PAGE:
Tanja Samardzic

Tanja Samardzic is a Ph.D. Candidate in Applied Social Psychology at the University of Guelph being supervised by Dr. Paula Barata. Tanja’s research concerns navigation of the societal messages about how (young) women “should” be in various contexts. A primary research focus of hers is silencing of some aspect(s) of oneself (e.g., voice) within important relationships, which Tanja is exploring and unpacking among young women, some of whom are currently in intimate relationships with abusive men, as part of her dissertation. An additional line of inquiry under the umbrella of navigating societal messages about how (young) women “should be” is exploring women’s experiences with polycystic ovary syndrome, an endocrine condition that pushes the boundaries of “normality,” namely through the presentation of symptoms (e.g., hair growth on the chin and chest, possibly infertility) that challenge normative conceptions of Western femininity.

Before beginning her Ph.D., Tanja’s research was conducted through a positivist approach and she employed quantitative methods to answer research questions of interest. This approach felt limiting but it was not until beginning her Ph.D. at the University of Guelph, taking courses (e.g., Critical Approaches to Applied Social Psychology), reading articles, and having insightful conversations with faculty and colleagues that she began understanding why this approach felt so limiting and what was missing: adopting a critical perspective and using qualitative methods.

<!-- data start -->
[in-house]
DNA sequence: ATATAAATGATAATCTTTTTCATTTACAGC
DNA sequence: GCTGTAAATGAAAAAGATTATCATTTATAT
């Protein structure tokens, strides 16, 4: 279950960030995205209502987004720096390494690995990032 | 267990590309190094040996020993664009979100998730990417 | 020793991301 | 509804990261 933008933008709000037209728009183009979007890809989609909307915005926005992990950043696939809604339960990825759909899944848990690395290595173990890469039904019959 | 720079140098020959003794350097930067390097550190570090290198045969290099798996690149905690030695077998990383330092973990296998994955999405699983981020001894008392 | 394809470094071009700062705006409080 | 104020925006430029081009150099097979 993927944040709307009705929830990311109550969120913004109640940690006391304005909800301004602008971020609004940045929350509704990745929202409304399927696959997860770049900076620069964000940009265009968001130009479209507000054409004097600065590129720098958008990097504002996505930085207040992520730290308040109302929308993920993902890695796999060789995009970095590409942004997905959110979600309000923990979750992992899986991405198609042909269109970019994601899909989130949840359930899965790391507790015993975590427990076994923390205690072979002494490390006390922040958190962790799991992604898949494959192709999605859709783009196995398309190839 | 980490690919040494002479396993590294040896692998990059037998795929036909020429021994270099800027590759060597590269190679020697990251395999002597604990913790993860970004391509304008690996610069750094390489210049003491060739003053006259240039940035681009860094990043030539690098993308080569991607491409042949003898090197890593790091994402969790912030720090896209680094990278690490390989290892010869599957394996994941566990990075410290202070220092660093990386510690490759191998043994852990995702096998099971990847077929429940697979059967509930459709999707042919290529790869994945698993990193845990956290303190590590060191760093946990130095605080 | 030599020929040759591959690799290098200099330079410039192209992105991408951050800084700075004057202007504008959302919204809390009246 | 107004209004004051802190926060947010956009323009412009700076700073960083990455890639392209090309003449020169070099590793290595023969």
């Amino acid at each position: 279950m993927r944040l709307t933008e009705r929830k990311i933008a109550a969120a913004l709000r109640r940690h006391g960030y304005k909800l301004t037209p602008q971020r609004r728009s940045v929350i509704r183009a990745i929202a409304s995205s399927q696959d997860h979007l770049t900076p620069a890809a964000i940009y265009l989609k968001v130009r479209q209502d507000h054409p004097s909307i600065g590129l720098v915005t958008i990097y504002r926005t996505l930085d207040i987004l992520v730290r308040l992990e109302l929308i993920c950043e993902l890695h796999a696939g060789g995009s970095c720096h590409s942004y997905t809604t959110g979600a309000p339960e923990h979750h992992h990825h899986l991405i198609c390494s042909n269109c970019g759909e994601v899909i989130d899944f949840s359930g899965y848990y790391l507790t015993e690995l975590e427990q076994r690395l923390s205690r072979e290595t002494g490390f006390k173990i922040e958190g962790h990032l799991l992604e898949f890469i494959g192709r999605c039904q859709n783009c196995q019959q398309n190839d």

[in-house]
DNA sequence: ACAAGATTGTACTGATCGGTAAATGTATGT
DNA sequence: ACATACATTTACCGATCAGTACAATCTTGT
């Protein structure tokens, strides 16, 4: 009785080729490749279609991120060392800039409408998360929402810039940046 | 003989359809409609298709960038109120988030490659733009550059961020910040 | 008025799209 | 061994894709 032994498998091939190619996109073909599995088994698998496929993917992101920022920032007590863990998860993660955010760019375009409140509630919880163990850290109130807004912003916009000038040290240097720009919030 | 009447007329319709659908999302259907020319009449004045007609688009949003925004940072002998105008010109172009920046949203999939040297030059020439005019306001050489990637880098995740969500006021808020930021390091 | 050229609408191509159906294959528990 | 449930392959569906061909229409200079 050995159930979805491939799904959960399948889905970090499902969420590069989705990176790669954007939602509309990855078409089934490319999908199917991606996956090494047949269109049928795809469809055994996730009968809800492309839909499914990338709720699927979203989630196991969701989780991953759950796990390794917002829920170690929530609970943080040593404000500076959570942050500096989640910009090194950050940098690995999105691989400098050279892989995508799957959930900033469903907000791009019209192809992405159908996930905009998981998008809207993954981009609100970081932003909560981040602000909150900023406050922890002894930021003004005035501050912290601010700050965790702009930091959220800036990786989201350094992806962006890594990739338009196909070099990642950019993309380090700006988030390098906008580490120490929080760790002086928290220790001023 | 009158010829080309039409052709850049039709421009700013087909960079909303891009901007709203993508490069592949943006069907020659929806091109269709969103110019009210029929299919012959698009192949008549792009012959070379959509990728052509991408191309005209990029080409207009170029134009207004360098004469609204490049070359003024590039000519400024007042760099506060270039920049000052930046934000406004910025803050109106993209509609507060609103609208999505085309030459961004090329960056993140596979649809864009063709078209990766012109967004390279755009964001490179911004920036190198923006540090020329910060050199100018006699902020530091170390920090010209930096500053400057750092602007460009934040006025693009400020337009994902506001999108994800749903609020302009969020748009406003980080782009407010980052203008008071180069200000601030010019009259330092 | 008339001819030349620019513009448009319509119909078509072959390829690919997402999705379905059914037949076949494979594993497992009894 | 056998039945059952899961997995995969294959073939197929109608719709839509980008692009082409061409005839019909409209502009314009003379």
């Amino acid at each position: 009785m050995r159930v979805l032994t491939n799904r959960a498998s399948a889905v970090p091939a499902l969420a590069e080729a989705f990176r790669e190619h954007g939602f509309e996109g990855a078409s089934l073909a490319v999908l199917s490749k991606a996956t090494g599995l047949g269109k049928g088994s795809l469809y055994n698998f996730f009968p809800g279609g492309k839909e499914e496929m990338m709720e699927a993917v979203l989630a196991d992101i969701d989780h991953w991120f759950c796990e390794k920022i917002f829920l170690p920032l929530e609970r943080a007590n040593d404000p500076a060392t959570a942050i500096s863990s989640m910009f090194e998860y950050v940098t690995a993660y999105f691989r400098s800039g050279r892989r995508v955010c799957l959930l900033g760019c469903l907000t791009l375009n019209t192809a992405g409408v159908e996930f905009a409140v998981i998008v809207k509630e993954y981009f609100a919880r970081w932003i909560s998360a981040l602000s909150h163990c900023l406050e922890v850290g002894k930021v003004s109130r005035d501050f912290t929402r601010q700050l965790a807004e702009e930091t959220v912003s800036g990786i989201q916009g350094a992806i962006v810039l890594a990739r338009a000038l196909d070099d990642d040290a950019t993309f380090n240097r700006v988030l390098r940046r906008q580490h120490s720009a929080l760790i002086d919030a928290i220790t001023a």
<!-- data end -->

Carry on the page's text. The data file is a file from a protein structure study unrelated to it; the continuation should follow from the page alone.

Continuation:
Tanja’s dissertation, which she has approached through a critical feminist lens, will allow her to (a) explore the discourses that shape how young women do intimate heterosexual relationships; and (b) deepen the current understanding of young women’s experiences in intimate relationships with violent men, particularly as they balance societal expectations about relationship maintenance, to explore how women do silencing in the intimate context. Tanja’s identification as a critical feminist applied social psychology scholar/researcher continues to be influential to her work.

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